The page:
The project in a nutshell
Soboro is the result of a project from a UX Bootcamp that lasted 2 months where I worked as a product designer on a team of five.
Inside the double diamond methodology, it was designed an app that aims to help young people to save money and eat healthier while avoiding wasting food inside their homes.
The business model would include outside investment until the desired user base number and further, it would also include merchandising and subscription programs.
UX/UI - Product design
As it was a group project, I worked as a Product designer together with a Customer Experience Analyst, a Product Owner, a User Interface designer and a UX designer.
My main tasks were Desk and User Research, Ideation, Wireframing, Personas, Testing, Onboarding, Illustration, and Visual concept.
The design process was guided using the double diamond methodology, during every stage we had contact with different tools and materials emerging ourselves into practice and hands-on learning.
We were given an initial challenge to choose a problem to address inside the food waste scenario in São Paulo.
During our discovery after analyzing all documentation that we received and deepening our desk research to collect more quantitative data, we took aspects such as our schedule, access to users and impact into account and opened up three main realistic scenarios: street markets, restaurants and homes.
According to our first hypotheses, street markets were a good starting point, as they were open to the public, frequent around the city during the weeks, and would have a greater impact due the amount of waste they could generate. We started focusing on the sellers, assuming they would like to help the community by reporting on spare products in their stalls and earning an extra amount for those products that they would not be able to sell.
How to reduce food waste in São Paulo's street markets?
After the first round of field research, where we used a qualitative questionnaire to understand their behavior and motivation, we filled out our empathy map. It got clear that they had a very pragmatic profile and would feel extremely overwhelmed to change the way they worked within their hurried routine. They also told us that they used to take spare products to their families and donate as much as possible, considering the matter was resolved.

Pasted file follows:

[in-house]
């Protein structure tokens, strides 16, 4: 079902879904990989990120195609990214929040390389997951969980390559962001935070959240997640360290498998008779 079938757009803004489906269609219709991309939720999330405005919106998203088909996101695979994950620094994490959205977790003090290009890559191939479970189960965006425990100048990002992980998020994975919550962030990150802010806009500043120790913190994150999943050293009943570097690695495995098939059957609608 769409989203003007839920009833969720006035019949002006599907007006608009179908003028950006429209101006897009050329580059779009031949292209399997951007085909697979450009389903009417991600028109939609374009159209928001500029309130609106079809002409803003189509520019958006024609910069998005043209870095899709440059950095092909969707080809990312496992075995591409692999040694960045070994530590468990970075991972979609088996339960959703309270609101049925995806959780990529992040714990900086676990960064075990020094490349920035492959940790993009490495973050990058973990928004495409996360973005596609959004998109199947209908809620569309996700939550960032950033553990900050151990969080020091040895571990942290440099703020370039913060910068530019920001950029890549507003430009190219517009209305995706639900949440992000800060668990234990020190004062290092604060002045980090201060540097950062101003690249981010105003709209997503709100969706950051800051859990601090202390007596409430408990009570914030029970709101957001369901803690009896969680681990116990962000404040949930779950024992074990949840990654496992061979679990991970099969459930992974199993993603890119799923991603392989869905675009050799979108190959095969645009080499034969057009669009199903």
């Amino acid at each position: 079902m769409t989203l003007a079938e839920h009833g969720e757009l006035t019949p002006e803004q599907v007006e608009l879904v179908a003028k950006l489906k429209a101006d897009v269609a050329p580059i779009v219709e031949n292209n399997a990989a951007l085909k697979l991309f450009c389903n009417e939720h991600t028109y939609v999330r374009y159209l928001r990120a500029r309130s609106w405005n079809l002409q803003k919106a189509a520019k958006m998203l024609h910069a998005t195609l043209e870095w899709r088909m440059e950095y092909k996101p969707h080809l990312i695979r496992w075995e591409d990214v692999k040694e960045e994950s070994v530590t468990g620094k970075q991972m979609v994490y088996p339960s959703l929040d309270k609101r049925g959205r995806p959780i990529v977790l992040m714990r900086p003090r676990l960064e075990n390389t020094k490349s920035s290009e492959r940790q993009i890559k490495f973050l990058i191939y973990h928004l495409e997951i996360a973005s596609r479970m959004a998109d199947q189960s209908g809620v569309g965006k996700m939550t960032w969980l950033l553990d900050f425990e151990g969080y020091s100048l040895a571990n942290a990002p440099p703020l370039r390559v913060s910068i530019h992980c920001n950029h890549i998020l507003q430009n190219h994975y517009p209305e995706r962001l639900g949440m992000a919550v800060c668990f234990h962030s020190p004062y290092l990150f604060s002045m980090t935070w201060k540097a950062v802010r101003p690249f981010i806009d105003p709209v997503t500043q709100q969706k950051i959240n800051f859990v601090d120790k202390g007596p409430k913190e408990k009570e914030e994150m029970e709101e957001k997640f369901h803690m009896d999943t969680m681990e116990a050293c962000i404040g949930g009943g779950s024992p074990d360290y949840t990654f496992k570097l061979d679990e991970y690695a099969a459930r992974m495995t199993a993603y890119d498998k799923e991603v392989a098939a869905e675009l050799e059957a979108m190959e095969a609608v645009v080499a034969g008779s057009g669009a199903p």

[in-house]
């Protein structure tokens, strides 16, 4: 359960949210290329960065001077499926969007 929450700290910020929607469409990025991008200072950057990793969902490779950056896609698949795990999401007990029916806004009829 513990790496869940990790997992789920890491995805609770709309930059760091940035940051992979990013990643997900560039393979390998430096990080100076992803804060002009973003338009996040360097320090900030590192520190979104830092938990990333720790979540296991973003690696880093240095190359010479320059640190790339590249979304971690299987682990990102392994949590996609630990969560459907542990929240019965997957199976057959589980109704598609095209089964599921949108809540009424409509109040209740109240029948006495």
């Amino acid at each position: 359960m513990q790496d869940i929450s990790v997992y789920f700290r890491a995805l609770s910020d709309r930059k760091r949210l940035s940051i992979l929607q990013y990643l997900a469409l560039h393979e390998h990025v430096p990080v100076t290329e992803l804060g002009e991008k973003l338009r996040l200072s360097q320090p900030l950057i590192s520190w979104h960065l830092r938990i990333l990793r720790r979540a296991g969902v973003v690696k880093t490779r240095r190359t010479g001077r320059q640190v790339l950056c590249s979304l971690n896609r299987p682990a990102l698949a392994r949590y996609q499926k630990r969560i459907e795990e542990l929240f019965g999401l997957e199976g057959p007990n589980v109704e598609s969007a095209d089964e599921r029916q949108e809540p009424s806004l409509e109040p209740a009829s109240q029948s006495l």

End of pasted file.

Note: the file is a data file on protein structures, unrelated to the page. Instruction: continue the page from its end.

On the other hand, we observed that the market had a parallel side behind the vendors' stalls, a huddle of cluttered boxes with piles of damaged leaves, vegetables, and fruits where retirees and homeless people were looking for anything still suitable for consumption.
This sparkled on us a second approach, so we formulated a hypothesis that with volunteer work and better logistics, that food could be better managed and handled to those in need in a more hygienic way. We ran a quick quantitative questionnaire and ended up devaluing this hypothesis as we found no community users interested to cooperate in that situation.
We had a limited time until the deadline, and with our past hypothesis weakened we had to take a quick step back to dive into our initial research. Analyzing the three first scenarios, we got to the conclusion that as restaurants had serious sanitary restrictions and a lot of bureaucracy to deal with we would now address the last one, food waste inside homes.
How to reduce food waste in São Paulo's homes?
We wanted to discover what type of household would waste more, what were the grocery and cooking habits and in what context food would go to waste. We assumed that big households would waste more and people did not know how to use the whole food discarding peels and stalks.
With a quantitative online questionnaire, we had a better glance at our user's profile. The results have shown us they were in their mid 20´s, lived alone, cooked during the weekends searching for online recipes, and used to forget about the food in the refrigerator until it got spoilt.
Then, proceeding to validate this data, we applied a round of interviews with 5 users and had a deeper knowledge about their behaviour concerning cooking skills, daily routines and buying habits.
Felipe is 28 years old, single, lives alone and works as a UX lead designer.
He doesn't have much time during the week as he works until late, so he ends up with spoiled food in his refrigerator because he forgets about it and cooks only on weekends.
He enjoys watching MasterChef and is inspired by the recipes, but since he doesn't have many cooking techniques, he finds it easier to look for simpler recipes online.
Based on data from our research, now we could continue heading for a solution. At this stage, we analysed with a value proposition canvas what key features and features our solution would demand considering our user's main pain points.
Not knowing if food is proper for consumption
Cooks excess food for not knowing the right amount for one person
Forgets about the food inside the fridge
Does not know what to do with spare food or how to store it properly
Instructions about food stage
Instructions about food amount and consumption per person
Remembering the food before its expiration date
Recipes with existing food and storage tips